If Websites Could Talk
By Sherman Horton
© Can Stock Photo Inc. / paulista
“Measurement is the first step that leads to control and eventually to improvement. If you can’t measure something, you can’t understand it. If you can’t understand it, you can’t control it. If you can’t control it, you can’t improve it.”
--H. James Harrington, CEO of the Harrington Institute, a global management-consulting firm
Many camps have a website, but is it providing parents, alumni, and campers what they are looking for? Is there anything the site would say if it could “talk”? With website analytics, it can talk and say plenty of things that might surprise you!
Website analytics refers to the analysis of data traffic a website receives (the measuring) and the presentation of that data in a variety of clear and insightful ways (the understanding). Analytics can answer some of the following questions:
- How many people visit the site?
- Where do they come from?
- What pages do they visit?
- How did they find the site?
Analytics can help validate that a site is providing the information and service it is expected to. The analysis can also provide a surprise in the ways visitors use the site. What is learned from the analytics can help improve a site, better engage a camp’s community, and help justify website expenditures. Thankfully, website analytics is easy to set up, easy to access, and best of all—it is free.
Because every camp is different, each camp’s website serves prospective customers (parents) and community (alumni, staff members, campers) in different ways. Here are some examples of website analytics collected from YMCA Camp Coniston’s website ( www.coniston.org ).
The most basic set of analytic data, the total number of site visits, is an important gauge of the effectiveness of any website, especially when tracked over time and compared to previous periods.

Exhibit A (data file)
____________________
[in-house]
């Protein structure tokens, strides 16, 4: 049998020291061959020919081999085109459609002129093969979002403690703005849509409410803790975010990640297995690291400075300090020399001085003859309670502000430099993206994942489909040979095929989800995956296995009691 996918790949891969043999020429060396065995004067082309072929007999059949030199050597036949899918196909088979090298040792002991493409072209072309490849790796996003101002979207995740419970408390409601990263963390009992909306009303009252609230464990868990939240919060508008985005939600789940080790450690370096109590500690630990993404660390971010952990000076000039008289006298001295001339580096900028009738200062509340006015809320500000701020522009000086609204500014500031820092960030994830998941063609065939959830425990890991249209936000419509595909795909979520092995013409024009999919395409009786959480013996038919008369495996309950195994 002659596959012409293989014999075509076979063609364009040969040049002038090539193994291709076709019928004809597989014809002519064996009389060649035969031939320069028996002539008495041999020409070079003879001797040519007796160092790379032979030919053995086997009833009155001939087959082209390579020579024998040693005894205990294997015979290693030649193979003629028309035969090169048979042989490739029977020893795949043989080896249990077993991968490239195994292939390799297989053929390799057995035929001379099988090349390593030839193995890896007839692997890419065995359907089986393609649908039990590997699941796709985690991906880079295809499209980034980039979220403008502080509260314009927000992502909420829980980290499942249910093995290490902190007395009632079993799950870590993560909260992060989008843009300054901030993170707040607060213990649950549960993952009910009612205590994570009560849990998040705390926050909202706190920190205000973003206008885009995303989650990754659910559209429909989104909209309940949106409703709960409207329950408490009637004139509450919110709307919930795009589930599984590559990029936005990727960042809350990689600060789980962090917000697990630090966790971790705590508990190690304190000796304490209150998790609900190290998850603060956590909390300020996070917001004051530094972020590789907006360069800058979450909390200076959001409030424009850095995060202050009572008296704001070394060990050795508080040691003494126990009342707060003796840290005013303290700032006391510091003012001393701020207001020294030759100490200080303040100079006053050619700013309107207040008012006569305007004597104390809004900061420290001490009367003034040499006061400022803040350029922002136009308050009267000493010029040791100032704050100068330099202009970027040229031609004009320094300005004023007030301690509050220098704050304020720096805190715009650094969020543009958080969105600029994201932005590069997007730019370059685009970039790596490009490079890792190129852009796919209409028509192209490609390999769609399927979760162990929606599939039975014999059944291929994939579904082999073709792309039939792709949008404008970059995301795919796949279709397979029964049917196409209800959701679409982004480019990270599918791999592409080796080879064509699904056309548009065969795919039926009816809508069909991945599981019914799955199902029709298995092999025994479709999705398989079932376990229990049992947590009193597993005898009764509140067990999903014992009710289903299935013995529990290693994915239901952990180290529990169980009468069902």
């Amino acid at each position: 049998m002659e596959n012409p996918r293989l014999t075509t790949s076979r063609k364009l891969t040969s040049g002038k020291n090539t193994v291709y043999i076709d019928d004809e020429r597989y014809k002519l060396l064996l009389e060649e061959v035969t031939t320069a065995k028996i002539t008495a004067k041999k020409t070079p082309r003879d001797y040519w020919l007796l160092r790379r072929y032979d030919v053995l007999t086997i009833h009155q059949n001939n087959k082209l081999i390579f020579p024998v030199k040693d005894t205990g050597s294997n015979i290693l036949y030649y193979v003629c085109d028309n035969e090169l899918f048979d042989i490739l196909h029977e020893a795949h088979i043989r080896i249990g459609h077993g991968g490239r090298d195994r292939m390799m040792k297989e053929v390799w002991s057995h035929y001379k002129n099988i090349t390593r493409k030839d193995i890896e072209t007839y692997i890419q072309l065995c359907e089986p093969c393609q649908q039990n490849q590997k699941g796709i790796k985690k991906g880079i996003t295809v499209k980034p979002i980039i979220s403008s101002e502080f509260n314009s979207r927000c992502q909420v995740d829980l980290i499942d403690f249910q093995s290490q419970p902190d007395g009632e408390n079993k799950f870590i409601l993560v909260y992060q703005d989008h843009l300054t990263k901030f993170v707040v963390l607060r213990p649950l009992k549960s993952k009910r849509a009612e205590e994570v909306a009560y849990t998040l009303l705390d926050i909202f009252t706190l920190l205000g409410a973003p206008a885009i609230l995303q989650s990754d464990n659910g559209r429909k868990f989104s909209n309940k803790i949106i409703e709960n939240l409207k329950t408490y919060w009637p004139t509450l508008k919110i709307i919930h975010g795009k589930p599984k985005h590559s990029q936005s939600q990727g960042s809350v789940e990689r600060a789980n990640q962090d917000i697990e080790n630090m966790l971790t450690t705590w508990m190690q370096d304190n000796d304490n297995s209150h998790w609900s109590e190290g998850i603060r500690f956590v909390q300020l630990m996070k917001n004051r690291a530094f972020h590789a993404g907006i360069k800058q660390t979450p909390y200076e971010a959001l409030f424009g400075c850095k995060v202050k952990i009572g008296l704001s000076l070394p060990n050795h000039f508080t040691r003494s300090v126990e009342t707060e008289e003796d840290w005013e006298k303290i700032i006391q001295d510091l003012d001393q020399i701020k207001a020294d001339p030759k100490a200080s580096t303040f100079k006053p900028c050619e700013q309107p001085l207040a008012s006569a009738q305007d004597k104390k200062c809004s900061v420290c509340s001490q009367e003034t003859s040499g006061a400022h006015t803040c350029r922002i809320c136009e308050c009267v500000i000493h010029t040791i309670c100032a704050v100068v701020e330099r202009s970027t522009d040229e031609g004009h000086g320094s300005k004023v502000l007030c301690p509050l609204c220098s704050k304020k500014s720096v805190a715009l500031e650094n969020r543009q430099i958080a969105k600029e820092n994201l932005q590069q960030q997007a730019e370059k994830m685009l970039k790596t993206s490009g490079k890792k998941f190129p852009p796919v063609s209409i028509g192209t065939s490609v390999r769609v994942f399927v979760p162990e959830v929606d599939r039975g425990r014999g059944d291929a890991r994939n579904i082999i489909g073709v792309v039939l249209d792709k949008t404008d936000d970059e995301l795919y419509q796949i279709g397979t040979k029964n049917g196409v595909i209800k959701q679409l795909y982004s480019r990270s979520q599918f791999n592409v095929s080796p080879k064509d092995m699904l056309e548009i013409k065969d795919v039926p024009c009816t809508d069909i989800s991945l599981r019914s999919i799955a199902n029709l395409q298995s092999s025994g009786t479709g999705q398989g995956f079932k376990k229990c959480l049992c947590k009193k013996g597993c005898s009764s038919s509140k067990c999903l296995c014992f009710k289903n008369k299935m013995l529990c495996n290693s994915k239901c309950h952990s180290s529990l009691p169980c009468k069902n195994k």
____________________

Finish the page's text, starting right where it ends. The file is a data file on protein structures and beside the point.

The example at right shows the site’s analytic “overview” for 2013 as compared to that of the previous year. The graph reveals that the site gets many more visits during the summer months when camp is in session than during the “off-season.” This can be attributed to the “picture of the day” feature that displays a recent photo several times per day of campers or programs. This item draws parents and campers (who are not at camp at the time) to the site.
The chart also has frequent peaks that—when analyzed using the available tools—show that, during the summer months visits peak on Mondays. These are the days after check-in weekends when parents are eager to see those pictures!
The statistics also show that visits are down by almost 15 percent in 2013 from 2012. In this case, the reduction in visits is attributed to the increased attention the camp community is paying to the camp’s Facebook page, especially after the summer sessions have ended. There is also some good news: the average time a visitor stays on the site is up to 3.5 minutes, a 26-percent increase over the 2012 average. Knowing these data allows the administration to respond to and improve the situation.
An effective analytic service also provides a review of visits by location.
The example to the left is a list of the Top 10 U.S. states by visits to the website. A secondary metric, the number of new visits, shows that in addition to providing the largest number of visitors, Massachusetts has the greatest percentage of new visitors as well. By clicking on each state, a further breakdown of which cities and towns are accessing the site is available.
Searches And Referrals
Understanding how users discover and access the website also provides insight.